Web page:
In primary osteoarthritis, the protein component of cartilage naturally degenerates with age, as the water content of the cartilage increases. With years of repetitive use of the joints, cartilage can become irritated and inflamed, which in turn causes swelling and pain. In secondary osteoarthritis, it is generally believed that an imbalance of enzymes from extreme mechanical stress may promote degeneration and damage within the cartilage cells themselves and in the lining of the joint. Ordinarily, when the enzymes are in balance, a natural breakdown of cartilage continually occurs, but so does the simultaneous regeneration of cartilage. When there is an enzymatic imbalance, however, the joint cartilage breaks down faster than it is capable of being rebuilt. Eventually, the joint can lose its normal shape, and bone spurs (small growths of "osteophytes") may also grow on the edges of the joint. Increasing damage and pain can be experienced when bits of bone or cartilage break off and float inside the joint space. Osteoarthritis often develops slowly, as some people may not experience any symptoms, while others will experience acute pain, and others may be debilitated by their symptoms. Symptoms can also appear sporadically, punctuated by pain-free intervals. Pain is usually worse after repetitive use of the joint(s) and usually worse towards the end of the day. Pain can also occur, however, after long periods of inactivity.
There is no single test for determining osteoarthritis, and diagnosis is made through an evaluation of clinical history in combination with a physical examination that may include X-rays, MRI, CT, blood tests, joint aspiration and a battery of other evaluations. In recent years, C-reactive protein (CRP) has also been used in the diagnostic process, since CRP is a sensitive marker of inflammation in general. A more detailed description of such biomarkers that are useful in the identification of osteoarthritis may be found at the website of the American Association for Clinical Chemistry.
Conventional treatment has typically included medication, exercise, weight control, a healthy diet, the application of heat, relaxation techniques, physical therapy, occupational therapy, and in severe cases, surgery. Joint replacement, fragment removal, and the repositioning and fusing of bones are common surgical procedures that are routinely used in the treatment of osteoarthritis. (From NIAMS - National Institute of Arthritis and Musculoskeletal and Skin Diseases).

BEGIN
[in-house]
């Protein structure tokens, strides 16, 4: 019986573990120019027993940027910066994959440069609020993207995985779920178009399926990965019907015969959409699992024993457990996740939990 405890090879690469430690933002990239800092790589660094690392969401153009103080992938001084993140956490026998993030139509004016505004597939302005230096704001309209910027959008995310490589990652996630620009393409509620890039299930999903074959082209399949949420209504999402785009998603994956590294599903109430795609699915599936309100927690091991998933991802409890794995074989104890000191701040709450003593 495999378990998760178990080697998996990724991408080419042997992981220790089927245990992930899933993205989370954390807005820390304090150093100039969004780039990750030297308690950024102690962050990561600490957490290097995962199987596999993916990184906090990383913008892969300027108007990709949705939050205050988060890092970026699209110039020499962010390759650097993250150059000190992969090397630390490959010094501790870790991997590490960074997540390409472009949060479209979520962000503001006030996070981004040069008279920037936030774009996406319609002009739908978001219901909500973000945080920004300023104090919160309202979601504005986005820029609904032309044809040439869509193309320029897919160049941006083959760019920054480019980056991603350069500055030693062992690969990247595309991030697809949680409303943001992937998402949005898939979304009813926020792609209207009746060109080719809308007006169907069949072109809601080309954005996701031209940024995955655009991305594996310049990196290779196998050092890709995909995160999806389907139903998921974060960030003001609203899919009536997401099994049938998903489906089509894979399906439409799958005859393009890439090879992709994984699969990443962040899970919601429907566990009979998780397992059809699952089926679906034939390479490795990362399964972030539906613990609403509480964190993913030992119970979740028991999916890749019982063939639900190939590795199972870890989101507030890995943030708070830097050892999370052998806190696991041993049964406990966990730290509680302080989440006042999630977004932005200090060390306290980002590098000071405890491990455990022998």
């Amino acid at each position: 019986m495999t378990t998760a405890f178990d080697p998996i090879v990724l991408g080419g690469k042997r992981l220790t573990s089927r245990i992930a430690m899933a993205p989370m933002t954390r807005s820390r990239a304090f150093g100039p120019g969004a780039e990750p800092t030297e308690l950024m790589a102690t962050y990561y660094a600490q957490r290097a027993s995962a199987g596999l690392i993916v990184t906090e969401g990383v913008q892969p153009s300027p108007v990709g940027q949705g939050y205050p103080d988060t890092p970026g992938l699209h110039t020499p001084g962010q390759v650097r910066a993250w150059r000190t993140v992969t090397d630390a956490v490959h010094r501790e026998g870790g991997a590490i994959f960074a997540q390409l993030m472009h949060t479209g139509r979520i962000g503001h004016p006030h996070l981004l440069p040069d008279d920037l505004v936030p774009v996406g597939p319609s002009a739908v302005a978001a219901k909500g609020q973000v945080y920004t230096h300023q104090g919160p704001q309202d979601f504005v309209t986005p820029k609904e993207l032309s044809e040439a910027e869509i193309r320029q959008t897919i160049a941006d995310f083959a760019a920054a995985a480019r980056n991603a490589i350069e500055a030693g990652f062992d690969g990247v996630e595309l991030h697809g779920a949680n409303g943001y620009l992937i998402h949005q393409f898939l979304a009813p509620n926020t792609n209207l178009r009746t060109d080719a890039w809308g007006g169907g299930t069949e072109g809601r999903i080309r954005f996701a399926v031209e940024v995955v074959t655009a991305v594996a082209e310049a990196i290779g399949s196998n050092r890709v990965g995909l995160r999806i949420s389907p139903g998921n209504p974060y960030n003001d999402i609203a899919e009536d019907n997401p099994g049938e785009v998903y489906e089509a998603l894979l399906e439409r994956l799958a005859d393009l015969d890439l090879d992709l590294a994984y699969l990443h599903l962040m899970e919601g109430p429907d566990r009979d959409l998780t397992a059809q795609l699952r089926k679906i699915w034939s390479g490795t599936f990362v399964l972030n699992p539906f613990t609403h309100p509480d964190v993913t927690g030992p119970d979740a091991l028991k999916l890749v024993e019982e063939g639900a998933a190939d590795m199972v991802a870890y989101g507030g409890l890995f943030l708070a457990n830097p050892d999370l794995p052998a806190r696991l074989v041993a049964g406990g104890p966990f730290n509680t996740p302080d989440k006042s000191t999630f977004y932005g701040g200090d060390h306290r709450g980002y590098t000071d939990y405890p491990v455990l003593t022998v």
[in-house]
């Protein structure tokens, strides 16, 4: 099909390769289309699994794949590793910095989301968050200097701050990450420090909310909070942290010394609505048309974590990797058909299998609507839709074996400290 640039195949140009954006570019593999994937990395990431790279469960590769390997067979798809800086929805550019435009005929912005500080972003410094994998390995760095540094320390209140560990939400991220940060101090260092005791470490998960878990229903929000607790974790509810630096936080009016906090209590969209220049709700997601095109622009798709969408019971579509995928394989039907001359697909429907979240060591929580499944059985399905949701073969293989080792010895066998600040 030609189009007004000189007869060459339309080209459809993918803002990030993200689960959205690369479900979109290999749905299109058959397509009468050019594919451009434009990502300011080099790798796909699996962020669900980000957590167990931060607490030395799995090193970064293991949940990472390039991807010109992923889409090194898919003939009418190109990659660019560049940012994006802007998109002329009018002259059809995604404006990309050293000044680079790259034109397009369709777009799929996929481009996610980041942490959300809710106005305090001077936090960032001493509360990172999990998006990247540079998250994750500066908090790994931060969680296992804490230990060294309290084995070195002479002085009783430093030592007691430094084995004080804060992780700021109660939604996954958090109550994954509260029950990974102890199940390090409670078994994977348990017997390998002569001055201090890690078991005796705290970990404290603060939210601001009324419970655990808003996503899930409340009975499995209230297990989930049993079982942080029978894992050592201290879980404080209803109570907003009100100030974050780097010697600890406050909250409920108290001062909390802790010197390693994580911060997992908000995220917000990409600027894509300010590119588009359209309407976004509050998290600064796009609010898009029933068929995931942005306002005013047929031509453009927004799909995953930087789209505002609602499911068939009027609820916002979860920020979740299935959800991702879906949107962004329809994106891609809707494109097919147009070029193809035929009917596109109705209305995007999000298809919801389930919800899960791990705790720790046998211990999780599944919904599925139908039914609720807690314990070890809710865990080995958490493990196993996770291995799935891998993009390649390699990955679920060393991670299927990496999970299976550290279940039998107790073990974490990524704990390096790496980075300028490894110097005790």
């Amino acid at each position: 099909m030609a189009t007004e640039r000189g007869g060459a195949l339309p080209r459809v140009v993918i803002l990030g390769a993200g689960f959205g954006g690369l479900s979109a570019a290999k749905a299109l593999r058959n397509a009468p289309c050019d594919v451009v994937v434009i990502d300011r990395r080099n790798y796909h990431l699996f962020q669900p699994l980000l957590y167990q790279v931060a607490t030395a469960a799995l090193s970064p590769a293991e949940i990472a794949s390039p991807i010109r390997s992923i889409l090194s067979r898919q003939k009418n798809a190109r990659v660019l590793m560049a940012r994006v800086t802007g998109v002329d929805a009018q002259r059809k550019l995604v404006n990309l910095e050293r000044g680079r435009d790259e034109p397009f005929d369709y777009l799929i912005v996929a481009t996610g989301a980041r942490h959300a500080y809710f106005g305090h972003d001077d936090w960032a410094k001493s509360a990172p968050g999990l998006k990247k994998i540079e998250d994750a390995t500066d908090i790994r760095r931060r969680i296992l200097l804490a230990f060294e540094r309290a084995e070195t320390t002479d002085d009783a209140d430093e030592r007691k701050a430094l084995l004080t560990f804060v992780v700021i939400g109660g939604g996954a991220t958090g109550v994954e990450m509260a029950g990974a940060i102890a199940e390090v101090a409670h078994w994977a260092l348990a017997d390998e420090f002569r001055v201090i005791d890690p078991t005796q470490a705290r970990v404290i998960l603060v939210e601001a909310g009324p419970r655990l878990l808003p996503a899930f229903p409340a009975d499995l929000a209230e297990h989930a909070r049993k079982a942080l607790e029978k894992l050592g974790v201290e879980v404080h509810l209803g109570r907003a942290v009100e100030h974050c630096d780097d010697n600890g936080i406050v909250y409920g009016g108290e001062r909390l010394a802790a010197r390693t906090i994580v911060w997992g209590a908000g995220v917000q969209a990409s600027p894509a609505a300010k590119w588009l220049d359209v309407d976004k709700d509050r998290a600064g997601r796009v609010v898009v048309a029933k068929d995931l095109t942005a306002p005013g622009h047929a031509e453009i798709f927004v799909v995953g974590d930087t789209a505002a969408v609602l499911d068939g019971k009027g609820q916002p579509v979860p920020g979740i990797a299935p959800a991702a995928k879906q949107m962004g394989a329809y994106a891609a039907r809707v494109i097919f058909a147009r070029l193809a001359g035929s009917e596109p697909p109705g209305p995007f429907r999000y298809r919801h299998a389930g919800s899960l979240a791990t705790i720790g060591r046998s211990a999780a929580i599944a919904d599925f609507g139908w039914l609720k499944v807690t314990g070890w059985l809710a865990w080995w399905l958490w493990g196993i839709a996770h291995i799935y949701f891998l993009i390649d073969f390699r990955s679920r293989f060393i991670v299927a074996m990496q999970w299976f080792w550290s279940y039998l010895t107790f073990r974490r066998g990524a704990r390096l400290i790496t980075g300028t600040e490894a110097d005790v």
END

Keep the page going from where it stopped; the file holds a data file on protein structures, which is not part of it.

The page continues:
Strength training, flexibility exercises, and aerobics conditioning are also important in maintaining overall physical health for anyone suffering from osteoarthritis. Although not typically prescribed as part of a conventional medical treatment, glucosamine, chondroitin sulfate and omega 3 fatty acids have also been found to be important in maintaining and restoring joint health.
Regardless of the particular cause, however, cartilage is always the main factor influencing osteoarthritis, its progression and treatment. The severity of osteoarthritic symptoms will be directly proportional to the extent of deterioration of one's cartilage.
As previously described, cartilage is a hard but slippery coating that covers the ends of each bone. It acts as a "shock absorber" for the energy of physical movement that is transferred throughout the body with each motion. Cartilage exists in every joint of the body, no matter how small or how large. In osteoarthritis, this shock-absorbing cartilage breaks down and wears away. Cartilage contains both fluid and elastic tissue which together reduce friction as the joints moves. By the time a person reaches 50 years of age, there is a 90% chance that some visible change will have occurred in the cartilage throughout the joints of the body. When cartilage has worn down to the extent that bone rubs against bone, osteoarthritis is the official diagnosis. The weight-bearing joints such as the hips, knees and spine are the most commonly affected locations in osteoarthritis.
Depending on the extent of the damage and deterioration of the cartilage, resulting symptoms may include pain, swelling and loss of motion. The pain and stiffness in the afflicted joints may increase in duration and intensity over time, and in the most advanced stages of osteoarthritis, the grating sound of bone crunching against bone may be heard. When osteophytes (small deposits of bone, or bone spurs) form on the edges of a joint, the result is increased pain and a more severely limited range of motion. When a joint becomes swollen, this is known as "erosive inflammatory osteoarthritis".
Unlike some other forms of arthritis, such as rheumatoid arthritis, osteoarthritis affects only joint function and does not affect skin tissue, the lungs, the eyes, blood vessels, nor organs of the body.
According to the Arthritis Foundation, "At this time, there is no known cure for osteoarthritis." Most forms of treatment therefore have dealt with the alleviation and management of pain.
For osteoarthritis that occurs in the knee, a series of injections of hyaluronic acid directly into the knee joint - known as "viscosupplementation" - has been shown to produce a certain degree of pain relief in some patients. Any of the steroidal hormones known as glucocorticoids are sometimes also injected with the hyaluronic acid, as even low-grade inflammation can cause significant pain and difficult mobility. In the most severe cases of osteoarthritis, surgery with joint replacement is often seen as the only option.